quired to appoint one man in each commissioner district to visit 
the schools, and to examine and license teachers. The same law 
provided that in their discretion they might appoint one man for 
a whole county to discharge these duties. 




In 1877 the law was amended, making- the office elective, and 
that for all counties. It also fixed the minimum salary at ten dol- 
lars for each district superintended. The law has from time 
to time been further amended to provide for assistance, printing 
and office expenses. 

The history of this office has been one of unrest and dissat- 
isfaction on the part of the superintendents, because of the heavy 
responsibilities laid upon them, and the slow progress which the 
rural schools are making in introducing the better conditions of 
school architecture, support of teachers, and grading of the 


The aid afforded by the state in the improvement of the com- 
mon schools is by no means exhausted with the payment of salar- 
ies and furnishing libraries. It has given generously for the im-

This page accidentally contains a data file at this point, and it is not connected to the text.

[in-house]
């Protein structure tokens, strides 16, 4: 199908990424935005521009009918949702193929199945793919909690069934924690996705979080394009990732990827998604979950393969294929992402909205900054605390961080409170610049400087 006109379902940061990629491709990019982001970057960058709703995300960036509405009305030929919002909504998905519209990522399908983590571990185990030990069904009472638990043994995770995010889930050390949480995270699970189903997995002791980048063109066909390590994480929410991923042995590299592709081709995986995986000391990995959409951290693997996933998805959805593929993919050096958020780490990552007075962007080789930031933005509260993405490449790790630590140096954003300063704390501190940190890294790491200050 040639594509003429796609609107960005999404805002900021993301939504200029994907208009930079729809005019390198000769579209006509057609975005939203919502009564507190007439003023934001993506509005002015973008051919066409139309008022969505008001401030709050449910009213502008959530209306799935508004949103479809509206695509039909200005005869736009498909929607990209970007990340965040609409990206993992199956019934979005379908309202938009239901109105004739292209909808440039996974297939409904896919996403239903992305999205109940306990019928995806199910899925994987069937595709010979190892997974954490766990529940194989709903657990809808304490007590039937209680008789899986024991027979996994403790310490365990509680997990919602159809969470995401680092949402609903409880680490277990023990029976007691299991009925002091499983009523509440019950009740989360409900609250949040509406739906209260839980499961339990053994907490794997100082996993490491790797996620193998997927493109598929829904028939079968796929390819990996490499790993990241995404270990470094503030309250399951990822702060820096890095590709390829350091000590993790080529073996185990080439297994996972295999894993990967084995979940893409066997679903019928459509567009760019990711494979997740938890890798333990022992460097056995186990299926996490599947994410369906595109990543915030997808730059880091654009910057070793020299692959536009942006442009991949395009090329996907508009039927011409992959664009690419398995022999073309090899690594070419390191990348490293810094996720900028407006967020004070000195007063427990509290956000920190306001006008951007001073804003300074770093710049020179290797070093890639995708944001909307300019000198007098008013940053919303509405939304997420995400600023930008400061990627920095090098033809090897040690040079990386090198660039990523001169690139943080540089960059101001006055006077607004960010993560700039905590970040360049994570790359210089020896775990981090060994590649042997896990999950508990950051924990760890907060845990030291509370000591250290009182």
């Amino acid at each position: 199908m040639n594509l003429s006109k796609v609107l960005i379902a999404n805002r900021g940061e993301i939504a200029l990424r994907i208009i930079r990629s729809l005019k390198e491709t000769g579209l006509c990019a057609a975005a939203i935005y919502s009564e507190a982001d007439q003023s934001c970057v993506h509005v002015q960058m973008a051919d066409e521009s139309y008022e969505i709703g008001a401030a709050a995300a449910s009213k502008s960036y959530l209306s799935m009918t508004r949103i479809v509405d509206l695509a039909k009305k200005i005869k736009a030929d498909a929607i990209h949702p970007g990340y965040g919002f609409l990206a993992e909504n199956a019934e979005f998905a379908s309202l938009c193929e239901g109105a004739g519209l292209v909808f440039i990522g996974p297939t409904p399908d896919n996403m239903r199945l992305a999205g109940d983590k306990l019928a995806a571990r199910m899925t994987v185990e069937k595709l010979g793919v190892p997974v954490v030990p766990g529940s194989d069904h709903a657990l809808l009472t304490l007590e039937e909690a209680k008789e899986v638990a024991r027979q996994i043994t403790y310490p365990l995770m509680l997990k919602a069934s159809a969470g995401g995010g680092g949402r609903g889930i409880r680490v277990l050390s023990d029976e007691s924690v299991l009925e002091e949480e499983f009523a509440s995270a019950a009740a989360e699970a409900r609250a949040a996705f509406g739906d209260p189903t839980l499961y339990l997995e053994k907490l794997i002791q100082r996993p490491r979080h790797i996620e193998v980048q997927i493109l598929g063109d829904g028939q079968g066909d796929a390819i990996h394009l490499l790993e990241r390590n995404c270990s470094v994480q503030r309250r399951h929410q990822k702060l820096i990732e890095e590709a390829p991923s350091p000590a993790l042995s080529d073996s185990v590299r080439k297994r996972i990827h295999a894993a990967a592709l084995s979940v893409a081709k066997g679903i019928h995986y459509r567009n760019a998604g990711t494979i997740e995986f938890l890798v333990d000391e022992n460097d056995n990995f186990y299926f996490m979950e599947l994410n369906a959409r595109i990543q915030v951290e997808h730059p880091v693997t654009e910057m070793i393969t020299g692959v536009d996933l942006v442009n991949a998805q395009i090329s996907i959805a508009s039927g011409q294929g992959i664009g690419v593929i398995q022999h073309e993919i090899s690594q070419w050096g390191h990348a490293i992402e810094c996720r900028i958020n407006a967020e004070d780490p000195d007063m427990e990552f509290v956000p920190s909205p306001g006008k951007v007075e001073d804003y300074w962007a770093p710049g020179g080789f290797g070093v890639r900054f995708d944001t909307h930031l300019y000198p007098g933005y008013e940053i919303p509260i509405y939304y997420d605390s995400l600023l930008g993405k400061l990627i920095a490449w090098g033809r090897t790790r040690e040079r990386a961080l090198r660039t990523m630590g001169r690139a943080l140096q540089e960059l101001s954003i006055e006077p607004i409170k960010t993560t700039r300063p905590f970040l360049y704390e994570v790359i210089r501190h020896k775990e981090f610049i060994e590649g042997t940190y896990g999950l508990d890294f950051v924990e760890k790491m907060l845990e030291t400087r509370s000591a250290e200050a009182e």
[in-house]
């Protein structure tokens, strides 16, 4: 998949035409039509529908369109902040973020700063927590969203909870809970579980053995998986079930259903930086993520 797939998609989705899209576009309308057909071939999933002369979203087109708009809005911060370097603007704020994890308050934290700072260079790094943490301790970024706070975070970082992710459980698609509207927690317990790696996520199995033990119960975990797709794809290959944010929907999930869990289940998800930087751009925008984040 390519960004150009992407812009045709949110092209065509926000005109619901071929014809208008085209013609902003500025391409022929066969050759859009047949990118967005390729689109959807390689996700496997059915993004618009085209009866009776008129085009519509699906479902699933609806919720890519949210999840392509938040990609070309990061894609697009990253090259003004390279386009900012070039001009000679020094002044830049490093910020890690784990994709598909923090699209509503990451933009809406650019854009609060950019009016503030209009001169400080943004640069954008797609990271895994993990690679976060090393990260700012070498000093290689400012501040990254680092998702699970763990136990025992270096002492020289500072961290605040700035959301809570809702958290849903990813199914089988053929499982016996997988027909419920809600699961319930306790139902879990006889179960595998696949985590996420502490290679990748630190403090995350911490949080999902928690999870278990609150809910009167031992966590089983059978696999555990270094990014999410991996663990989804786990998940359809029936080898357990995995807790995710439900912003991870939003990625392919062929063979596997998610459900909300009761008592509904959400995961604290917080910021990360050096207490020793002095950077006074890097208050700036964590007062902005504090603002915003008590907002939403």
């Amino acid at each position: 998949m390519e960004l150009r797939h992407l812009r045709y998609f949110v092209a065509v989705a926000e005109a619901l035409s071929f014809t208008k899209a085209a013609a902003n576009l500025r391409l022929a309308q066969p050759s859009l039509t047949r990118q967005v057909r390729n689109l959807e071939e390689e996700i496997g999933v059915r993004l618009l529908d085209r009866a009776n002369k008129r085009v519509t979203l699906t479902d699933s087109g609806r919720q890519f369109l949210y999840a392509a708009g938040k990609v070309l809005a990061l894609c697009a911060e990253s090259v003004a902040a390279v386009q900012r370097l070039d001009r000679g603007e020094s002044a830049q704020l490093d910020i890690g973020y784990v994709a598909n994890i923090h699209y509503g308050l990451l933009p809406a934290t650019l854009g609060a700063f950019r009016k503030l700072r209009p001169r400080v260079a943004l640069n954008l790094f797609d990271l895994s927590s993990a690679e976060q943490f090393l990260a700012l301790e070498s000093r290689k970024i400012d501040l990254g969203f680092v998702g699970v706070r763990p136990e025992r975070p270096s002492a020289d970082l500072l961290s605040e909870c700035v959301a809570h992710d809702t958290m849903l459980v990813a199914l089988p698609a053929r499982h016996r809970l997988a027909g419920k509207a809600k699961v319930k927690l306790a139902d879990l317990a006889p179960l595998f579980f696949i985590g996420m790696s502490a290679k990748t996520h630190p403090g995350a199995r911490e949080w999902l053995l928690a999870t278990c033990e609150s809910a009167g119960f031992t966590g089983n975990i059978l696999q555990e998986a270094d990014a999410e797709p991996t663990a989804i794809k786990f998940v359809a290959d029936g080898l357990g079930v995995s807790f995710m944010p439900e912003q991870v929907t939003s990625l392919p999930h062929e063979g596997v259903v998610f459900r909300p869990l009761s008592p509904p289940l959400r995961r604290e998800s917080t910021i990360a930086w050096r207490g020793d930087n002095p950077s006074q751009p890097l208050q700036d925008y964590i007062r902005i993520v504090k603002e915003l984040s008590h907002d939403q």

provement of the teachers themselves. 

Beginning with the present law (1867), re-establishing the 
state superintendency of schools, provision was made for a sys- 
tem of state institutes under the direction of Superintendent 
Mark H. Dunnell. with an appropriation of $3,000. By the aid 
of this fund teachers have annually been called together in the 
counties of the state and instructed in whatever seemed helpful 
in tlie organization and instruction of their schools. 

The early stage of this work was in short institutes of a few 
days, and generally extended to a week. In 1891 the ajppropria- 
tion was increased to $12,000, in order to provide for summer 
schools for teachers, in which more systematic academic and pro- 
fessional instruction should be given for a longer term of not less 
than four weeks. During the first season fourteen schools were 
held, with an aggregate enrollment of 1,210. 

In the second season (1892), the university summer school 
for both elementary and advanced work, and for the improvement 
of teachers in both graded and high schools, was opened, and it 
has been continued to the present time. In 1901 the term of this 
school was increased to six weeks. The first enrollment was 741, 
and it has steadily increased to 1,107 19^2. 

The annual appropriation for institutes and summer schools 
has been increased to $27,000. 



But the crowning support of the state for the improvement 
of its common schools has been in the recognition of teaching 
as a profession, and in requiring the special training of teachers. 
The normal schools were the result of this movement. 

The revival of common school education dates from the ser- 
vices of Horace Mann, who, as secretary of the Board of Edu- 
cation of Massachusetts (1837) gave his splendid talent and